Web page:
Agriculture supporter

In 1945, Myrtle married Robert Fulfs. Together, they farmed wheat near Pullman for more than 50 years, raising three children, Marilyn, John and Robynn.

Farm life was always busy, but “we were brought up learning how to work,” said Myrtle. She remembers cooking meals for busy harvesters in an abandoned house in the fields and occasionally driving farm trucks to help her husband.

Robert, who earned a degree in animal husbandry from WSC in 1938, was a strong supporter of local and state agriculture and the university. A regular contributor to 4-H and FFA programs and the Department of Animal Sciences, he received the WSU Distinguished Alumnus Award in 1998.

“Robert was a very progressive farmer,” Myrtle remembered. “He was interested in young people getting back into farming.” Together, she and Robert started the endowment, using some of Myrtle’s investment earnings.

Along with their initial commitment, made just before Robert’s death, Myrtle recently renewed her endowment with a gift, ensuring $1,100 in annual scholarships.

“Students should value the opportunity to get an education,” she said.

“Scholarship gifts make a tremendous difference for our students,” said Kristen Johnson, interim chair of the Department of Animal Sciences. “They’re an investment in future leaders, who will improve animal and human lives. Myrtle’s generosity betters our society, changing lives, one student at a time.”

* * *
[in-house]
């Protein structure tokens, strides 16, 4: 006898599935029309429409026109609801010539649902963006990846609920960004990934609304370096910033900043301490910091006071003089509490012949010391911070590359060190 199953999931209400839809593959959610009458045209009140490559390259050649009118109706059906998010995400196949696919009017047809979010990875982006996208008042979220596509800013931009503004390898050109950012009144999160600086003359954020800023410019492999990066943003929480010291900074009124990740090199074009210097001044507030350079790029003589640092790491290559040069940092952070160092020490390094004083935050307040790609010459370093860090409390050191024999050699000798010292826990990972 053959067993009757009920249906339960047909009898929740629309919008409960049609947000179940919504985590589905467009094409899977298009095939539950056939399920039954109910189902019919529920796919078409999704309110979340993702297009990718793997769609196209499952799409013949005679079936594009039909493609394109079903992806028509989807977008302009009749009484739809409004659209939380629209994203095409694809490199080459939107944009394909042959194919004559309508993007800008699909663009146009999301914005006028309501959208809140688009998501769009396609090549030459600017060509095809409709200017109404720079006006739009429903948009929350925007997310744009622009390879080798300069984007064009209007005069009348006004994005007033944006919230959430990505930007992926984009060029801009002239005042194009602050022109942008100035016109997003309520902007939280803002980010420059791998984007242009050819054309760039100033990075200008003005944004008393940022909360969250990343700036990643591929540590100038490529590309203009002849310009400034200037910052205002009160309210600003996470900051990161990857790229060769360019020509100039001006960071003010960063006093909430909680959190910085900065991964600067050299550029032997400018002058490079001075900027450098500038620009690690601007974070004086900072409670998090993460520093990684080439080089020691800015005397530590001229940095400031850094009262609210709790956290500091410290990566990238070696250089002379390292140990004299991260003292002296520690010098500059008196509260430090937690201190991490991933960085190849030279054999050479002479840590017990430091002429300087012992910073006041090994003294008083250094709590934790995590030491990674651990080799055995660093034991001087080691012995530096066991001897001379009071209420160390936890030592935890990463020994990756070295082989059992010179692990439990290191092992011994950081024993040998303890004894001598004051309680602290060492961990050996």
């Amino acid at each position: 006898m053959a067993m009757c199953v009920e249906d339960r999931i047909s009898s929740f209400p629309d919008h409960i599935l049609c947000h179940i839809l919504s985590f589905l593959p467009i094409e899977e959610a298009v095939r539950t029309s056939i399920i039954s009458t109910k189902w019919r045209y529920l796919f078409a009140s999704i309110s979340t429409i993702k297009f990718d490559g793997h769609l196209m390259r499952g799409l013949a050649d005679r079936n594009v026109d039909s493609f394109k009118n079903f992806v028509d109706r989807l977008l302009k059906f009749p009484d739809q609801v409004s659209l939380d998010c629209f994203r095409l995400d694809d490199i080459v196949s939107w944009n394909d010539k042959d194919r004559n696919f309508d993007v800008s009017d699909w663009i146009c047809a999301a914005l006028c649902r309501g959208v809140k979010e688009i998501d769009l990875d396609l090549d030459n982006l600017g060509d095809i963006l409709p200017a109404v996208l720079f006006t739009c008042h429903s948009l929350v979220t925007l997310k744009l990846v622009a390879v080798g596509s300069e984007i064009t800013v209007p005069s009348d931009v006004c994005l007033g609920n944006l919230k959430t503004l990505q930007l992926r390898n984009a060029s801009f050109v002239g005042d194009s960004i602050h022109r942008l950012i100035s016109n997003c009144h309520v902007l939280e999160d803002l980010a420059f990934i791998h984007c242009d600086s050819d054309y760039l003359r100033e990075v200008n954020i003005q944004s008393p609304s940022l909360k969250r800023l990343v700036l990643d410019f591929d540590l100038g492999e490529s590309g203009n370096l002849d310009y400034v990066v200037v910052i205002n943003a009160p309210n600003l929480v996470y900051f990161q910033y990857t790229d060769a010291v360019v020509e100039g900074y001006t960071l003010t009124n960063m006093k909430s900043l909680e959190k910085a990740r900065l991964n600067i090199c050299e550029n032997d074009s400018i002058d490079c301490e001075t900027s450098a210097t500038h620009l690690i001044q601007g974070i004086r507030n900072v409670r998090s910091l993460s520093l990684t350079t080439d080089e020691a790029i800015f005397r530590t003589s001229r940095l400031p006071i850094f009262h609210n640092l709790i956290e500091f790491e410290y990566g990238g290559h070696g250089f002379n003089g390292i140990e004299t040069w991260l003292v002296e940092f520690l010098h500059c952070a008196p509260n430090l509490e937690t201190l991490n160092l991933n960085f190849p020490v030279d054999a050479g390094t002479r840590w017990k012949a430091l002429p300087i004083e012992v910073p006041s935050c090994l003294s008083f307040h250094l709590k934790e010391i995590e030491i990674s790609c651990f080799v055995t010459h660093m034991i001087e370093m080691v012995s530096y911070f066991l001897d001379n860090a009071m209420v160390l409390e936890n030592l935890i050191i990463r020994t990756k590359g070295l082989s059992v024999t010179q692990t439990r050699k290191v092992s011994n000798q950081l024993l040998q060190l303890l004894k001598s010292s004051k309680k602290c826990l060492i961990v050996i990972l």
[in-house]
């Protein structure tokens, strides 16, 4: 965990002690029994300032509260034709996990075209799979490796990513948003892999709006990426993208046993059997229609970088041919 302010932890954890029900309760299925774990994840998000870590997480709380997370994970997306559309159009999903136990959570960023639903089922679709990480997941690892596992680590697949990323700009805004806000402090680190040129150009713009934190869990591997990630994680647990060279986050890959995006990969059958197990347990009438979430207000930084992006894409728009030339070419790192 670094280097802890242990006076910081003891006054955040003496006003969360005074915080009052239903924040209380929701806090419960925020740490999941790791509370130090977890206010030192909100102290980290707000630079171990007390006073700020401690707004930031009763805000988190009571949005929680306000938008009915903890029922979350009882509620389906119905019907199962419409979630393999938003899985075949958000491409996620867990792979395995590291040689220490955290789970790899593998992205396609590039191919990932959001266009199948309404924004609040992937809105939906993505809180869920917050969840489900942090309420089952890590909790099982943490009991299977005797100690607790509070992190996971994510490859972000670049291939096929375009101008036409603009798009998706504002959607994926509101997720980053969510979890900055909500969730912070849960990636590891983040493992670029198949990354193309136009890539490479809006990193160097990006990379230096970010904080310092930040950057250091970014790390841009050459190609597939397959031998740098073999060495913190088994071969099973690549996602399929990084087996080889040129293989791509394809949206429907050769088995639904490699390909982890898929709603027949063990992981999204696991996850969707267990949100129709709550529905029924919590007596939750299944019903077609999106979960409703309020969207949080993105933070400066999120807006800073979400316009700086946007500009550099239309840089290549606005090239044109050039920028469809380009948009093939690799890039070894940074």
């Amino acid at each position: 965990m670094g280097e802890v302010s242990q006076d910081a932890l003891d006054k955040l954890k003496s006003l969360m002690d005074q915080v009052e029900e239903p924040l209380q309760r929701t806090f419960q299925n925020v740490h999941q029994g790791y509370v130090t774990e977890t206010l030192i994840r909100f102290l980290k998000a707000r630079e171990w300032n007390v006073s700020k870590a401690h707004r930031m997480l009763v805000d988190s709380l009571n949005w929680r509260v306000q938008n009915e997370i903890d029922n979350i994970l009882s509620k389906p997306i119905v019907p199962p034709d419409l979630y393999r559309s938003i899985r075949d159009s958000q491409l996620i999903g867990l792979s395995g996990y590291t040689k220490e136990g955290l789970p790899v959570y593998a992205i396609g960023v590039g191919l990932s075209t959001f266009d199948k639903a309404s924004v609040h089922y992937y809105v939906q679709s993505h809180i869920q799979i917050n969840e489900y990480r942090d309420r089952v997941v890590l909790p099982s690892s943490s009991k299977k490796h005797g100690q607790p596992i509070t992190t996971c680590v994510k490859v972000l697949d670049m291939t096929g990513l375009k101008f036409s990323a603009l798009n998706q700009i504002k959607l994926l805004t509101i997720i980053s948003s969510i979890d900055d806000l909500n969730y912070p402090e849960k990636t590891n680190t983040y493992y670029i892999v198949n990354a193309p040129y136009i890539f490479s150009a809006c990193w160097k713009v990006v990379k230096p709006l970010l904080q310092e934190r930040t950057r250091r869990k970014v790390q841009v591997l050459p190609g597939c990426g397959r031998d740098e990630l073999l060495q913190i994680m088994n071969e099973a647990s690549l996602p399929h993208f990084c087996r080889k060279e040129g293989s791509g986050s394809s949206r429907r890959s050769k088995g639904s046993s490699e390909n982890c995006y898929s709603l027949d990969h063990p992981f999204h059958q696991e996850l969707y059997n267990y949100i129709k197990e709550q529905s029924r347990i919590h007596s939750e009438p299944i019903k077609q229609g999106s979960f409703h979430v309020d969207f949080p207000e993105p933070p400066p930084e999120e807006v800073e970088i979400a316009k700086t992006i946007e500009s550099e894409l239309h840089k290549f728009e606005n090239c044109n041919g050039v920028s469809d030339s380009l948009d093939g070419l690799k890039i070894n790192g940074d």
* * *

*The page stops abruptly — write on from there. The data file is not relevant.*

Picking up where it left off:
Her life and education took a different path before she made her WSU connection. Yet Myrtle has always strongly valued the benefits of education.

“It’s a part of my being,” she said.

• Learn more about CAHNRS scholarships and donors here.

CAHNRS is more than agriculture. With 24 majors, 19 minors, and 27 graduate level programs, we are one of the largest, most diverse colleges at WSU. CAHNRS Cougs are making a difference in the wellbeing of individuals, families, and communities, improving ecological and economic systems, and advancing agricultural sciences.

Featured Event

Illustration of a woman holding wine near a music band. Text over the image reads: The Auction of Washington Wines Wine and Music Festival, WSU Tri-Cities Campus, June 10, Saturday 6 pm. Learn More. Support Wine.



With 24 majors, 19 minors, and 27 graduate level programs, CAHNRS is one of the largest, most diverse colleges at WSU.


CAHNRS students are awarded more than $600,000 in scholarships annually.


CAHNRS leads in discovery through its high-quality research programs. In 2014, CAHNRS received research funding exceeding $81.5M. This accounts for nearly 40% of all research funding received by WSU.  


CAHNRS has 39 student clubs and organizations to enhance student experiences and opportunities.

Job Opportunities

4-H Youth Development Program Associate Director (pdf)
Position # 124955